By Joshua Herring
On April 26, the Wall Street Journal Business section offered a new prophecy: Robot Sex! Sex Therapist Laura Berman predicts that technology will enable cheap but fulfilling robotic sex, conception of children without physical touching, and chemical drugs to allow for the experience of more pleasure.
While on the one hand I am surprised the Wall Street Journal would print onanistic meanderings fit only for the trashiest of sci-fi novels, I think this article illustrates the dangerous deception of pornography and its ability to sever us from our own humanity. Pornography could be condemned on many grounds, but I want to consider the possibility that porn poses a subtle danger, causing us to value pleasure over love, solitude over community, and the present over a lifetime.
St. Augustine argued in his City of God that the quest for human happiness has everything to do with rightly ordered love. When we situate the love of God in its proper place, followed by love of neighbor and other subordinate categories, we find the best opportunity for human flourishing. When we displace our loves, perhaps elevating lust over relationships, Augustine argues that we will find our lives filled with dissatisfaction.
This understanding of life as a constant evaluation, or searching the heart for what it should value to the proper extent, goes against our 21st century eroticized culture. Media—including film, television, and music stars—upholds a certain vision of the good life consisting of ever-more exotic sexual experiences producing happiness. Pornography—by which I mean the print, internet, and video aspects displaying sexuality through a mediated form intended to stimulate lust—falls under a certain teleology of sexuality with devastating consequences.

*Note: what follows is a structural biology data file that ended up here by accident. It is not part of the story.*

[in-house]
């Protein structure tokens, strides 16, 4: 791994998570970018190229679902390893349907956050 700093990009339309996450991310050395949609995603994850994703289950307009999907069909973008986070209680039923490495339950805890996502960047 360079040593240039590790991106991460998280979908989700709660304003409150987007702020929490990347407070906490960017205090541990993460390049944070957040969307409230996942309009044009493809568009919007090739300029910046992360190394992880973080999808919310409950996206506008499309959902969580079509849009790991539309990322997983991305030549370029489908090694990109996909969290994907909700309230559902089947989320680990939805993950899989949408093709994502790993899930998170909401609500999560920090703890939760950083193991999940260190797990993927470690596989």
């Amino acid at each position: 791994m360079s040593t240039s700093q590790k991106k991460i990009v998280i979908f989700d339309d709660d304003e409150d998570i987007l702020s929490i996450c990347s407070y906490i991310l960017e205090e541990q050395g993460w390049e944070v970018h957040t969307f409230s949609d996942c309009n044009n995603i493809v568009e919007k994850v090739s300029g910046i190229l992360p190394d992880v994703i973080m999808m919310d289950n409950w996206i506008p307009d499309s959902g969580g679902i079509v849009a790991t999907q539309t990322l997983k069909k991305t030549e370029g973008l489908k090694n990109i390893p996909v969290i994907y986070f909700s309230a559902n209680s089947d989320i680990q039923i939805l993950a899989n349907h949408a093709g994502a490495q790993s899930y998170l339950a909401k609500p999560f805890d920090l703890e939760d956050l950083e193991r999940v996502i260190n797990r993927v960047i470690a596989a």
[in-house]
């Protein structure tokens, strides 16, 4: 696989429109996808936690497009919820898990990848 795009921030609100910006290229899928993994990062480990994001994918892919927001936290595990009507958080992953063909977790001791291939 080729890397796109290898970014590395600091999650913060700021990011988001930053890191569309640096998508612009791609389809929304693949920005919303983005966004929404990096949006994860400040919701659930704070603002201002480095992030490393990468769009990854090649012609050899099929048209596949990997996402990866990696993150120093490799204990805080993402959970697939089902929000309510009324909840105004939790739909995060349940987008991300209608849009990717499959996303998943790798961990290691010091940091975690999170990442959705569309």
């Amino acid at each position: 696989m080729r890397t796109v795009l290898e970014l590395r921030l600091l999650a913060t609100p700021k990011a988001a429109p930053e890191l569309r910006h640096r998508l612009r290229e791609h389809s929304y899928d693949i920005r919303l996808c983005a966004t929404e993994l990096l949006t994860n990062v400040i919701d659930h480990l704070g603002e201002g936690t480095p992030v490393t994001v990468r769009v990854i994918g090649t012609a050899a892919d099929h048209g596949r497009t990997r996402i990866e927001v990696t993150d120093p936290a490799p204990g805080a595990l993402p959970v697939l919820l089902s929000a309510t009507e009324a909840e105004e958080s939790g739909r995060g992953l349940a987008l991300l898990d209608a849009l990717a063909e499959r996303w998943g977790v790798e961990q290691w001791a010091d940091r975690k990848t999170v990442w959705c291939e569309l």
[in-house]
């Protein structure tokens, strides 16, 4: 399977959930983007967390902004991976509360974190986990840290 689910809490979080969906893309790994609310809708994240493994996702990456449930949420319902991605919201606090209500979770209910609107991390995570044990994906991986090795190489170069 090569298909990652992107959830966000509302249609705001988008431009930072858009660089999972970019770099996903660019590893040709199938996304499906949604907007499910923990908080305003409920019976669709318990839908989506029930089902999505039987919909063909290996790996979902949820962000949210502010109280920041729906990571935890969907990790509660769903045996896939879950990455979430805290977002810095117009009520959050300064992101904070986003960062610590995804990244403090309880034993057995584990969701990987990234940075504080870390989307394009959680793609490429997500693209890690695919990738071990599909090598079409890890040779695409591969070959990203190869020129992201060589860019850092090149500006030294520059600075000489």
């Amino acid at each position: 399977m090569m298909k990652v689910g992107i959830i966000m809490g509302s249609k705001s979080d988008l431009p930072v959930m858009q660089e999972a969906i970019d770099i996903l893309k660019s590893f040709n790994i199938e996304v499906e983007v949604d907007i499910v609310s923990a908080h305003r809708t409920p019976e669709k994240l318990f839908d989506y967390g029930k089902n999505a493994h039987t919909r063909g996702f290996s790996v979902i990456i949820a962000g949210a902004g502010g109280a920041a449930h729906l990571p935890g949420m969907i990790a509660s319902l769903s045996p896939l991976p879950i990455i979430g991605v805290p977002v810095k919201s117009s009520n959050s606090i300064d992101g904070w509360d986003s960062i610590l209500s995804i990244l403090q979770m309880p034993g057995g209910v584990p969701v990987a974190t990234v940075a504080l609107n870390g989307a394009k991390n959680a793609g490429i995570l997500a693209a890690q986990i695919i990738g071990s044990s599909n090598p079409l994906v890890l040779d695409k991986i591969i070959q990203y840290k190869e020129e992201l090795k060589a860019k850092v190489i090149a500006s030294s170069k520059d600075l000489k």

With the advent of the birth control pill, it became possible to sever sexuality from children. Certain strands of Christianity, primarily Catholic, immediately objected to this severing, claiming that the purpose of sexual intercourse was the production of children. Most low-church denominations, such as Baptist and Methodist, either dodged the moral questions raised by birth control or formulated a different argument: the purpose of sex is pleasure between spouses. Married couples can then make the decision about whether or not to have children. American culture at large accepted the pill with excitement, rushing onward to the Sexual Revolution. For many people, concerns about the purpose of sex paled in comparison to the pleasure of consequence-free intercourse.
If the purpose of sex is pleasure alone, then pornography is an acceptable route to that goal, as it provides pleasurable mental and physical stimulation. Berman’s sex-bots are merely the next logical extension of this pursuit. If, however, the purpose of sex is something different, then it merits further consideration. Sexual intercourse brings together two human beings—male and female—and permits them to mingle, creating the opportunity for new life. This is a profoundly human moment, where two separate consciousnesses, two souls, mix physically and, in their unity, could produce another human soul. If this is the purpose of sexuality, then pornography becomes far more dangerous.
The ancient Greeks had a concept of sin drawn from an archery metaphor. Hamartia, translated as sin, originally described an archer who missed the target. He aimed at a bird, and hit the tree. If the goal of sexual intercourse is the mingling of two persons, then pornography causes one individual to miss the mark. In gazing at the sex act through a mediated lens, whether paper, ink, or a screen, the impulse that should move an isolated individual to form a micro-community causes him to dwell in solitude. The dangerous part, however, is that the deeper into a pornographic habit one goes, the further he is from the target of human community.